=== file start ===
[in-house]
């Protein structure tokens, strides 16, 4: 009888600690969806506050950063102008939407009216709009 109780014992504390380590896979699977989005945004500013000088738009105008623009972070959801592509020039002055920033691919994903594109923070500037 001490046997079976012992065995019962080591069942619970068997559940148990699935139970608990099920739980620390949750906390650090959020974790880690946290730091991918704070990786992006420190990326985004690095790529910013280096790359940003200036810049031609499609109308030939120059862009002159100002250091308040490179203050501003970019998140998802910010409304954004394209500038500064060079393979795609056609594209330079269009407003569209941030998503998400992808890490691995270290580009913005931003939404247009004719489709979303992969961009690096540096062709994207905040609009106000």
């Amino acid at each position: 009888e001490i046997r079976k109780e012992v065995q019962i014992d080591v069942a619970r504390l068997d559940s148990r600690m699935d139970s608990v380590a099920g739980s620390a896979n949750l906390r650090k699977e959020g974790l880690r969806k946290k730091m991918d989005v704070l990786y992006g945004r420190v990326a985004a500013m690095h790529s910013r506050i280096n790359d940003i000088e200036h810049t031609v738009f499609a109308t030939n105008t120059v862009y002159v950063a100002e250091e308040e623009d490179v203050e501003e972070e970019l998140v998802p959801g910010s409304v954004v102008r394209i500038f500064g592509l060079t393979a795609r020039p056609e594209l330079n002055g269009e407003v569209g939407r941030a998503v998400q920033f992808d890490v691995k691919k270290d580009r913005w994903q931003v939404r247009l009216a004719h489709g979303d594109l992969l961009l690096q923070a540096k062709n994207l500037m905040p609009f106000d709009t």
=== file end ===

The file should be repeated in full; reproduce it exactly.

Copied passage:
[in-house]
């Protein structure tokens, strides 16, 4: 009888600690969806506050950063102008939407009216709009 109780014992504390380590896979699977989005945004500013000088738009105008623009972070959801592509020039002055920033691919994903594109923070500037 001490046997079976012992065995019962080591069942619970068997559940148990699935139970608990099920739980620390949750906390650090959020974790880690946290730091991918704070990786992006420190990326985004690095790529910013280096790359940003200036810049031609499609109308030939120059862009002159100002250091308040490179203050501003970019998140998802910010409304954004394209500038500064060079393979795609056609594209330079269009407003569209941030998503998400992808890490691995270290580009913005931003939404247009004719489709979303992969961009690096540096062709994207905040609009106000």
């Amino acid at each position: 009888e001490i046997r079976k109780e012992v065995q019962i014992d080591v069942a619970r504390l068997d559940s148990r600690m699935d139970s608990v380590a099920g739980s620390a896979n949750l906390r650090k699977e959020g974790l880690r969806k946290k730091m991918d989005v704070l990786y992006g945004r420190v990326a985004a500013m690095h790529s910013r506050i280096n790359d940003i000088e200036h810049t031609v738009f499609a109308t030939n105008t120059v862009y002159v950063a100002e250091e308040e623009d490179v203050e501003e972070e970019l998140v998802p959801g910010s409304v954004v102008r394209i500038f500064g592509l060079t393979a795609r020039p056609e594209l330079n002055g269009e407003v569209g939407r941030a998503v998400q920033f992808d890490v691995k691919k270290d580009r913005w994903q931003v939404r247009l009216a004719h489709g979303d594109l992969l961009l690096q923070a540096k062709n994207l500037m905040p609009f106000d709009t």